Death of Putin critic Nikolay Glushkov was murder, police believe
The Russian exile was found dead at his home in Clarence Avenue, New Malden, on Monday
The death of a prominent Kremlin critic on British soil is now being treated as murder, Scotland Yard has announced.
Russian exile Nikolay Glushkov, 68, was found dead at his home in Clarence Avenue, New Malden, south-west London on Monday.
The Metropolitan Police were called to the scene at 10.46 pm and initially said the death was being treated as unexplained.
But a post-mortem investigation, which began on Thursday, concluded he was killed by compression to the neck, the force said.
Despite chilling parallels with the attempted poisoning of former Russian double agent Sergei Skripal and his daughter barely a week earlier, detectives said at this stage there was nothing to link the two attacks.
There was also no evidence that the businessman was poisoned, the force said.
A murder investigation has been launched, led by the counter-terrorism command, who will retain primacy “because of the associations Mr Glushkov is believed to have had”, the Met said.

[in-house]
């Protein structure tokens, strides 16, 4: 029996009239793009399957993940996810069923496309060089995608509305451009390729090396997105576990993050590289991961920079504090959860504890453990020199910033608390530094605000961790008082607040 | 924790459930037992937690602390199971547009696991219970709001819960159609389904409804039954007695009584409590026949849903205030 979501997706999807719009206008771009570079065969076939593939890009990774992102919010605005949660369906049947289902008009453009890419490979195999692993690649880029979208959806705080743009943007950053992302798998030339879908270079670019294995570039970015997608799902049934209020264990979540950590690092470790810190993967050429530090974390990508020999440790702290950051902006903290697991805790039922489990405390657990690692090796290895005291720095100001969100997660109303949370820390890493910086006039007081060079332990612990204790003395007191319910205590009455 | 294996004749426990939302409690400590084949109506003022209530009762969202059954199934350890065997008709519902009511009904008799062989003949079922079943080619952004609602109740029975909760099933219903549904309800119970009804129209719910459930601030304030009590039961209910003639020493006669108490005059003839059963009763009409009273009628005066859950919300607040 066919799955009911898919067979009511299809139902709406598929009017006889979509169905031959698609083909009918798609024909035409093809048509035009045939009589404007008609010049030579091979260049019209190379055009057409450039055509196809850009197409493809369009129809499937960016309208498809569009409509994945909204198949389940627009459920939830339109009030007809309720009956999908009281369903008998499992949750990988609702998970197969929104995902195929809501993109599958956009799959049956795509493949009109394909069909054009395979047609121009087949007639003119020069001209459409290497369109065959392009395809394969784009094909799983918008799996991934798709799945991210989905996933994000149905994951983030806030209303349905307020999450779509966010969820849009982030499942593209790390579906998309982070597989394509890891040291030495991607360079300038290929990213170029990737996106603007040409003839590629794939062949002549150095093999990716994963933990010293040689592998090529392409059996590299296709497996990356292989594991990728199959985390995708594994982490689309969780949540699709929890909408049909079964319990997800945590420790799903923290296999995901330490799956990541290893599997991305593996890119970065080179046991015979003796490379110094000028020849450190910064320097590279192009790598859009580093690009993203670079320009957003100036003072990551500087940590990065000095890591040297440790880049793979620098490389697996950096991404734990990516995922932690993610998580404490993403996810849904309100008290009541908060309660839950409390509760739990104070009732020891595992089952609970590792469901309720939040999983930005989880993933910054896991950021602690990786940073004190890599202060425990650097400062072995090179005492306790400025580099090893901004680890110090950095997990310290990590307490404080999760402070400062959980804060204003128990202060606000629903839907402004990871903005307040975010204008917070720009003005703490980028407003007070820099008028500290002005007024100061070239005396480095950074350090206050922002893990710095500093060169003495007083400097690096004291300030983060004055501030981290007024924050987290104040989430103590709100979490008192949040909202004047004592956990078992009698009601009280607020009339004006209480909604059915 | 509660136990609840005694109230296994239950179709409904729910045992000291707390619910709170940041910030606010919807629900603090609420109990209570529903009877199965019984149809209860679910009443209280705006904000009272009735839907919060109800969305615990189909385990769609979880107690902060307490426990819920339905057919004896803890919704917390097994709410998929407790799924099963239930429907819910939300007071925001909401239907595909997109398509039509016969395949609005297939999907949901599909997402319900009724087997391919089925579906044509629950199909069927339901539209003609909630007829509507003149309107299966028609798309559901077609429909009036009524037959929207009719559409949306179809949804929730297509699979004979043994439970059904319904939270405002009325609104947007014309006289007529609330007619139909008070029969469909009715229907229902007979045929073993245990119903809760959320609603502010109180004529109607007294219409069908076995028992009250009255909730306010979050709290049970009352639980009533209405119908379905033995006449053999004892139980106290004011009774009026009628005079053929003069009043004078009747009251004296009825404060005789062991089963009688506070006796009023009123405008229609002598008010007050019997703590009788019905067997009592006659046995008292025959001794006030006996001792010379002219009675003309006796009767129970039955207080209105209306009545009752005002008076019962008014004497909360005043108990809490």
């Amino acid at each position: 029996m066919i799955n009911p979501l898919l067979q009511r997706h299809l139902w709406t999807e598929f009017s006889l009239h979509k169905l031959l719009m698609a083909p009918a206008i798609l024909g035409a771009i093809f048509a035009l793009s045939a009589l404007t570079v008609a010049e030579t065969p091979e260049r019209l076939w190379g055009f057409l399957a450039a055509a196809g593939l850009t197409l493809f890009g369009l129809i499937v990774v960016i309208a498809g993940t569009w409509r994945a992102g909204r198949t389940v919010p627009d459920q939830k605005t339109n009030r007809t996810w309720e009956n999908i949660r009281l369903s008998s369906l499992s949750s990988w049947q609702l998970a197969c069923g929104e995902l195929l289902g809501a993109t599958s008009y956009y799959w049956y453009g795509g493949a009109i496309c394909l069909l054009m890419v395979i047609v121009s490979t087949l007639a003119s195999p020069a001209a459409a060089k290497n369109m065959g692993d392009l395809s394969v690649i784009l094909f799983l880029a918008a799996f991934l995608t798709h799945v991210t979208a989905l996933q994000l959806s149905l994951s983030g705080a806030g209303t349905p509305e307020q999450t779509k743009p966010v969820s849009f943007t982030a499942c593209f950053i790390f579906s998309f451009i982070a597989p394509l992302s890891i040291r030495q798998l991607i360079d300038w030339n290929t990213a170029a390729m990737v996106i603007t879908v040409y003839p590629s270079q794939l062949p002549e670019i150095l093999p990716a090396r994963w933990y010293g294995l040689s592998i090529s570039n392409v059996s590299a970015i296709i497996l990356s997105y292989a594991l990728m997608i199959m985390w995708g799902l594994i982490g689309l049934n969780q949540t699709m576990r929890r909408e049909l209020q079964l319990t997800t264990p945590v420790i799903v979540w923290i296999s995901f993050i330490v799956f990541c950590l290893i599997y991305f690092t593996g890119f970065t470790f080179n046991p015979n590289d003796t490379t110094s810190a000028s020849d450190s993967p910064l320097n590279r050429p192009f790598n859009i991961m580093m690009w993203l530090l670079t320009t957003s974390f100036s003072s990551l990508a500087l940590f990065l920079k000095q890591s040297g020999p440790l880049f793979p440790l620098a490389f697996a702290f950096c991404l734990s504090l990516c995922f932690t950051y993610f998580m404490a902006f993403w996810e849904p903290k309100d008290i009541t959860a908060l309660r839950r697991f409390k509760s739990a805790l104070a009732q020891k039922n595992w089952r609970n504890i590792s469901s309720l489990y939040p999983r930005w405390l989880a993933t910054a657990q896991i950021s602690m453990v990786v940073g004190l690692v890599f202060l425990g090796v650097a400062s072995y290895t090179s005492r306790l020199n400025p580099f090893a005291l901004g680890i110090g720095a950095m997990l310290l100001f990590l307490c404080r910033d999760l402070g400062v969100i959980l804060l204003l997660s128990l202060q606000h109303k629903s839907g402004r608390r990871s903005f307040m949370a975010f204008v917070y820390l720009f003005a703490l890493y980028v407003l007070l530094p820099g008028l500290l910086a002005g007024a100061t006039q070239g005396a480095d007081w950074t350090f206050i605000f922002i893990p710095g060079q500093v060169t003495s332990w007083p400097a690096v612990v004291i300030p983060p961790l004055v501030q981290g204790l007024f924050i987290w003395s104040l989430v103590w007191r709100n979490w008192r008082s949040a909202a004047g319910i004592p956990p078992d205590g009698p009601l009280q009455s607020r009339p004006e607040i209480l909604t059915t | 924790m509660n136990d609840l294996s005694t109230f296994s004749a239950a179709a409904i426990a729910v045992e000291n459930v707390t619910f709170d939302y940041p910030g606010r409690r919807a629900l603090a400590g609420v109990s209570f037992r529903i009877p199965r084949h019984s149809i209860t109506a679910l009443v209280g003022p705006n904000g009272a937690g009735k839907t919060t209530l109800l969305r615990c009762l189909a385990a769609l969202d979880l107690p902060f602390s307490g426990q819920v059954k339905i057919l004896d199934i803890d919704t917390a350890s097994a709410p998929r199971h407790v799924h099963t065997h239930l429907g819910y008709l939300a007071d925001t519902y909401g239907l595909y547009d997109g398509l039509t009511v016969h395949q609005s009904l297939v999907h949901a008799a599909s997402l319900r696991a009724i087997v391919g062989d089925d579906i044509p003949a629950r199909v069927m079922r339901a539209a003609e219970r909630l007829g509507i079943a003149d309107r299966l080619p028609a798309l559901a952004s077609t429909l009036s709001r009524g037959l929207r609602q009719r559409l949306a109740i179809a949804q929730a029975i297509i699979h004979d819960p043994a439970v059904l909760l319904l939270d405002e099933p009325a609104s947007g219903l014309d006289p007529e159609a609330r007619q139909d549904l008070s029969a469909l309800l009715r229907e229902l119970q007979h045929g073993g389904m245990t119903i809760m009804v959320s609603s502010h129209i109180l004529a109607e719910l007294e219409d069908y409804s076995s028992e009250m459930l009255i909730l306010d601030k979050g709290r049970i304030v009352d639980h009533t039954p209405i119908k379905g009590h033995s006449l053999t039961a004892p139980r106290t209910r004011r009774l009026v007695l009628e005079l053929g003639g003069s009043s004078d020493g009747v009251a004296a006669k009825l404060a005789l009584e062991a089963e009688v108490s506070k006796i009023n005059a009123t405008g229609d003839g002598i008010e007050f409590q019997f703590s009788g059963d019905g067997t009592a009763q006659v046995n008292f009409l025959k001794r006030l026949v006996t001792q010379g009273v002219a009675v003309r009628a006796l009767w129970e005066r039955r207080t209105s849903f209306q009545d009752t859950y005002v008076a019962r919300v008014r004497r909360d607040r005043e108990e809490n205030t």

Mr Glushkov was outspoken after the death of his close friend Boris Berezovsky – another enemy of Russian President Vladimir Putin.
Mr Berezovsky was a friend of murdered spy Alexander Litvinenko and a thorn in the side of the Russian regime.
He was found hanged in the bathroom of his Berkshire home in 2013. An inquest recorded an open verdict.
Mr Glushkov told the Guardian in 2013 he would “never believe” he took his own life.
He was a retired financial director who had lived at his address for two years, Scotland Yard said on Friday.
The force said: “Detectives are retaining an open mind and are appealing for any information that will assist the investigation into Mr Glushkov’s murder to contact them in confidence on 0800 789 321.
“In particular they are appealing for anyone who may have seen or heard anything suspicious at or near his home in Clarence Avenue, New Malden between Sunday March 11 and Monday March 12 to contact them.
“There are no wider public health concerns in relation to this investigation.”